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Offshoot: Strong Performances Marred By An Underdeveloped Protagonist

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Offshoot presents a compelling narrative centered around Modesire, who navigates the complex landscape of Nigeria’s drug issues while balancing familial responsibilities and career aspirations. Despite commendable performances and technical finesse, the film faces criticism for its underdeveloped protagonist and uneven storytelling.

While Kehinde Bankole delivers a standout portrayal as Modesire, her character’s motivations and depth remain ambiguous, hindering emotional engagement. The film’s thematic depth is undercut by contrived plot elements and pacing issues, despite the effective use of misdirection in unraveling its central mystery.

With its dark, brooding cinematography and strong supporting cast, Offshoot offers moments of intrigue but ultimately falls short of delivering a cohesive and resonant narrative experience.


Directed by: Steve Ayeny
Written by: Temitope Bolade and Diche Enunwa
Genre: Crime Drama
Released on: June 14, 2024 (Cinemas)
Language: English/Pidgin English


Modesire has just been appointed as Head of Investigation and Operations of the NDA after the demise of her boss. Dee, as she is fondly called, sees this as an opportunity to prove that she is more than capable of ridding the country of the drug menace plaguing it in recent times.

She immediately hits the ground running with several successful raids and quickly catches the attention of the drug cartel. When she starts to receive death threats, her husband, Dike, becomes worried and tries to talk her out of pursuing the cartel so aggressively but for Modesire, there is no turning back.

It’s all or nothing. Her constant refusal to see reason even when the threats intensify and involve their daughter greatly annoys Dike and strains their relationship. In a bid to save his wife and family as a whole, Dike has to make the best and worst decision of his life, taking them both on a roller coaster journey that threatens her job, their marriage, and eventually maybe even her sanity.


The story focuses on the drug issues in Nigeria, particularly on the issue of Cannabis. It follows Modesire as she wrestles with the challenge of prioritizing between family, responsibilities, career, and moral integrity in the face of adversity and imminent threats.

The Cinema Experience

Entering the cinema, there were high expectations for the film, particularly regarding performances and its treatment of Nigeria’s drug issues. The trailer hinted at the tension between Modesire and her husband over prioritizing personal and family safety versus taking a dangerous stand to effect change.

The trailer sparked curiosity, suggesting a captivating story with high stakes to grip the audience’s hearts. However, Modesire’s handling of these challenges lacked independence. It also suggested that the core of the story would be uncovering the identity of Boss. And the film handled this well, using misdirection and an interesting plot twist to reveal the truth. Upon reviewing, it was noticed that the plot twist actually hinted at the identity of Boss to an extent.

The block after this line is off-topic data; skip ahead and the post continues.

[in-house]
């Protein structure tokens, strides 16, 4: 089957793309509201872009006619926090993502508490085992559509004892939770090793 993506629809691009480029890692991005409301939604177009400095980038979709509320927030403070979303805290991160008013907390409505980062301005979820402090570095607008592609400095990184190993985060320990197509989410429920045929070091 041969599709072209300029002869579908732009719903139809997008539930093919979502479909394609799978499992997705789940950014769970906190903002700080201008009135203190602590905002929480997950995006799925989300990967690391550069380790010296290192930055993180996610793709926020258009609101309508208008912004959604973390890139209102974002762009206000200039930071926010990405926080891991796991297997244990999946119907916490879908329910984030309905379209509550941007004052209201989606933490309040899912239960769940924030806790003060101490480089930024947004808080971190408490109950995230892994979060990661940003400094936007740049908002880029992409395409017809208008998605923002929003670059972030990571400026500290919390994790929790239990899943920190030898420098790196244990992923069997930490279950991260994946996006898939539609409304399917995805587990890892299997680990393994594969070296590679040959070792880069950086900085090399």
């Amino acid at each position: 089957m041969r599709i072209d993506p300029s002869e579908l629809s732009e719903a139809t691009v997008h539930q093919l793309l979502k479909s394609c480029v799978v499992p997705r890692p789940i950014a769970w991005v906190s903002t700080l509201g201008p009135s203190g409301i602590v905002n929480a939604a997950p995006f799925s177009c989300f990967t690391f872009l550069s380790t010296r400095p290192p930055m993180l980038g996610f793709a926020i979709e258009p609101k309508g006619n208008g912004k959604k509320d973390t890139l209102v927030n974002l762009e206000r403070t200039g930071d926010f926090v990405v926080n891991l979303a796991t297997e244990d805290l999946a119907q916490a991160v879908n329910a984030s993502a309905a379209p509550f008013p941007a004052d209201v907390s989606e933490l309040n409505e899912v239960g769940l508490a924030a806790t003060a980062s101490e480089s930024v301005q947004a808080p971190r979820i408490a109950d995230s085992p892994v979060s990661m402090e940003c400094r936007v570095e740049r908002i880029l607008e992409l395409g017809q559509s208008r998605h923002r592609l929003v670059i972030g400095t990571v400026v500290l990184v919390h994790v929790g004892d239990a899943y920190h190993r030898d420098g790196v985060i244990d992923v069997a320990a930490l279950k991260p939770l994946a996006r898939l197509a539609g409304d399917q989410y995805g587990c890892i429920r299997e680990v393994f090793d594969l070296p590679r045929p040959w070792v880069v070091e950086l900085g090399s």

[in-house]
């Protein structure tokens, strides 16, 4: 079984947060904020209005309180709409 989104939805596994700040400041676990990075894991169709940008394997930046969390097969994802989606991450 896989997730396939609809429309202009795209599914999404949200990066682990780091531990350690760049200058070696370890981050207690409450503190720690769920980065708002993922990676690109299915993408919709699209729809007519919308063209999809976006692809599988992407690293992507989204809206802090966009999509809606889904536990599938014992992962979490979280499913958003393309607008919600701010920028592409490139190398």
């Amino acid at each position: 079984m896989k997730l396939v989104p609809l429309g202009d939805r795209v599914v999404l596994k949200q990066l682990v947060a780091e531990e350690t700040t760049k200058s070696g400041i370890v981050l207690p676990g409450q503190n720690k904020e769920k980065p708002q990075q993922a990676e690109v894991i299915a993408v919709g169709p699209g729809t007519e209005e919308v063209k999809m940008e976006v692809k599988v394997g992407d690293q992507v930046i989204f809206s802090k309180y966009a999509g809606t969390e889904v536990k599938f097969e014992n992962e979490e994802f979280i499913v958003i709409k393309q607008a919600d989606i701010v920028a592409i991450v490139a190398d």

Though the sound effectively heightened certain situations, there wasn’t enough reason to stay actively engaged as the film unfolded. Relying heavily on dialogue, the film became tedious to watch in a cinema setting.


Overall, Offshoot deserves high ratings for its cast, with strong performances, particularly in portraying complex emotions and relationships. Kehinde Bankole, who plays Modesire, is fantastic in this role, portraying a fierce, talented, and determined character. Though there are scenes where she seems a bit uncomfortable, particularly in intimate moments with her husband, but her overall performance is commendable.

Kelechi Udegbe, portraying Dike (Modesire’s husband), impresses with his range of expressions and demeanor. In the beginning, he comes off as whiny, but it eventually makes sense as the film unfolds. His character showcases a spectrum of emotions, ranging from vulnerability as a lover boy to toughness, highlighting his versatility. His performance is the epitome of the film, highlighted by a brilliant monologue that captivates and underscores his versatility as an actor.

Ibrahim Suleiman, as Tony, Modesire’s Chief of Staff, stands out. His performance is credible, and he adapts well to the plot’s twists and turns. Gregory Ojefua, as Skillz, is solid but seems to be typecasting himself. His performance falls short compared to his work in Kill Boro. Known for his comedic roles, he reverts to humor, which doesn’t fit the serious tone of the film.

David Jones, who plays Zukky/Azuka, delivers a decent performance. Bimbo Manuel, who plays the chairman, appears only once but delivers his role moderately. The way he is placed (throwing darts) feels too try-hard, but he fulfills his role well. However, from an outsider’s perspective, he doesn’t appear as menacing as Modesire believes him to be.

Other cast members, including Fausat Balogun as Modesire’s mum, Chukwu Martin as Tega, Princess Kossy Nwogu as Amara (Modesire’s daughter), Tomiwa Kukoyi, Vera Ephraim, Kevin Ushi, Steve Asinobi, Shewa Ale, and Nonso Odogwu, deliver solid performances.

Technical Aspects